I wanted to use
Xrm.Webpi methods inside a web resource loaded into a new window however I ran into a limitation on how CRM implements their internal methods.
The following describes how I attempted to troubleshoot this issue and how I eventually implemented a work around
I was working on an issue with Duplicate Detection reported by a customer. They had duplicate detection enabled on Contact with rules detecting records with the same firstname and lastname.
The steps they were following were:
The problem they were reporting was that when they entered the second “John Smith” the duplicate detection dialog was appearing; however, the dialog was not showing the potential duplicates.
Now because the same user was creating both Contact records, we thought it wasn’t a security issue, but we were only partially correct – it was a security issue but not related to Contact
The underlying problem was that the Duplicate Detection Rule was created in a different Business Unit and the user’s Security Role didn’t have Organisation-level read for Duplicate Detection rules. So CRM knew that a duplicate existed, but the user didn’t actually have permission to view the results.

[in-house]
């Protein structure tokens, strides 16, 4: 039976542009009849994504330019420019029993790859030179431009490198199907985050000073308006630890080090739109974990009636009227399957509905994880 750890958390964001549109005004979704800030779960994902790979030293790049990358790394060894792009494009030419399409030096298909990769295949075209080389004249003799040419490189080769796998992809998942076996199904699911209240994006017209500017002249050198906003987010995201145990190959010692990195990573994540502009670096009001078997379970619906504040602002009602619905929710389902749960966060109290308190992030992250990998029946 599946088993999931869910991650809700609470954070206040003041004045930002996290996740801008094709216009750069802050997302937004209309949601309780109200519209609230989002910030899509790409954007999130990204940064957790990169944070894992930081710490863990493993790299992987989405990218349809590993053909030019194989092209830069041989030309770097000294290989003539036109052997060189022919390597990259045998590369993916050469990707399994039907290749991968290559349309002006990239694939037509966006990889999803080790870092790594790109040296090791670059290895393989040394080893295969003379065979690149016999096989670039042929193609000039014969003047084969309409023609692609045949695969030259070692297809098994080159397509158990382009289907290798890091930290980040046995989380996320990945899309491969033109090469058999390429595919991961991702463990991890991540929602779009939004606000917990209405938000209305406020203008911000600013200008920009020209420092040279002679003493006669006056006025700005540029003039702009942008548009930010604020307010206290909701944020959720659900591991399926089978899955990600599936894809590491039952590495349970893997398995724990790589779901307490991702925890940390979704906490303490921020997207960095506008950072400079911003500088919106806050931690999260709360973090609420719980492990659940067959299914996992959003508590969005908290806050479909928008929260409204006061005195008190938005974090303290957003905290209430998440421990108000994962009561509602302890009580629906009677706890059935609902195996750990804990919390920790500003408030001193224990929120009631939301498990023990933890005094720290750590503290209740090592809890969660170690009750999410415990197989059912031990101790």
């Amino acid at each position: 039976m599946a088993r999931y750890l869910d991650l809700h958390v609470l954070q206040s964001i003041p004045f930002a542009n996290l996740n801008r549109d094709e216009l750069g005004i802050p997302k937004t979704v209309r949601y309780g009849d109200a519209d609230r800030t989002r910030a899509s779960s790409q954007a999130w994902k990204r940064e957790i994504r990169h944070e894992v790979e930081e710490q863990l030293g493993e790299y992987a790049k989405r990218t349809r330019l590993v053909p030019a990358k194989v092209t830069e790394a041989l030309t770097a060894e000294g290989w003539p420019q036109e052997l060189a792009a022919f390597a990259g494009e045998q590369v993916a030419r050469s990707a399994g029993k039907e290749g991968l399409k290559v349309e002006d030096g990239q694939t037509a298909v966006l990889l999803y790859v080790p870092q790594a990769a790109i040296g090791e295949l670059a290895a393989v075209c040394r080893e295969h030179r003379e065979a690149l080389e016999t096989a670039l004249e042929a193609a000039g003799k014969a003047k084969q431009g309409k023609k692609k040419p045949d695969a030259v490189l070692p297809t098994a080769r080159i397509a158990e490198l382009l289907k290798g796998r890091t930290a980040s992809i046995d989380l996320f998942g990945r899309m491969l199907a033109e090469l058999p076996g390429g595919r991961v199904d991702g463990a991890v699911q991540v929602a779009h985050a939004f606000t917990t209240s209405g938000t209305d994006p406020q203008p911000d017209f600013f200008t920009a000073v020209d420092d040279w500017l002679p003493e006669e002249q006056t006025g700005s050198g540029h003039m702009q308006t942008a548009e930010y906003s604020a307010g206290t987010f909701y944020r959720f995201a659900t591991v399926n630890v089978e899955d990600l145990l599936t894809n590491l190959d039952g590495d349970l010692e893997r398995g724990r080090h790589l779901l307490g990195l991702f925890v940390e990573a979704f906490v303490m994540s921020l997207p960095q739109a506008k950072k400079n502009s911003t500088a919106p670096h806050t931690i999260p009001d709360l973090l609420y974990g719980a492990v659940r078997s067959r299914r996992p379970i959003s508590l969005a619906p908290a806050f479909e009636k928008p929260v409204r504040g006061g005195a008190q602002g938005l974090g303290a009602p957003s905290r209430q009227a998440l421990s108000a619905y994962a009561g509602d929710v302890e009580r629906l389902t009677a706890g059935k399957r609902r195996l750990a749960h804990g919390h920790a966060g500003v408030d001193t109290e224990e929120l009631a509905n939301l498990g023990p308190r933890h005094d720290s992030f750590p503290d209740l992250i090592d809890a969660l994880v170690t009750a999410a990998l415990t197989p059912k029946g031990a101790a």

The fix was simple: extend the user’s security role to include Organisation-level read permission of Duplicate Detection Rules.
Another fix for connecting to CRM 365.
I had a CRM ConnectionString that had previously been working but after an update to Dynamics 365 no longer worked. There didn’t seem to be any exception and the LastCrmError property didn’t contain anything helpful.
This article describes my solution to an intermittent connection problem when using IIS Express to connect to CRM
I recently came across a problem where, despite using Business Rules to clear an attribute’s value in the past, it was not available for a specific field.
Added in a CRM 2015 Update, Business Rules can be used to clear field values by completing the following steps:
I recently came across this problem looking at a CRM instance that had been upgraded to use early-binding. They had done something like below:
var accountInputParameters = ((Entity)context.InputParameters["Target"]).ToEntity<Account>();
This takes the InputParameters (which is of type Entity) and then bound it to the Account early-bound type.
While this seems like a good idea on the surface, as it allows all the fields of the Account to be accessed using strongly typed properties, the customer reported some strange behaviour on their Accounts.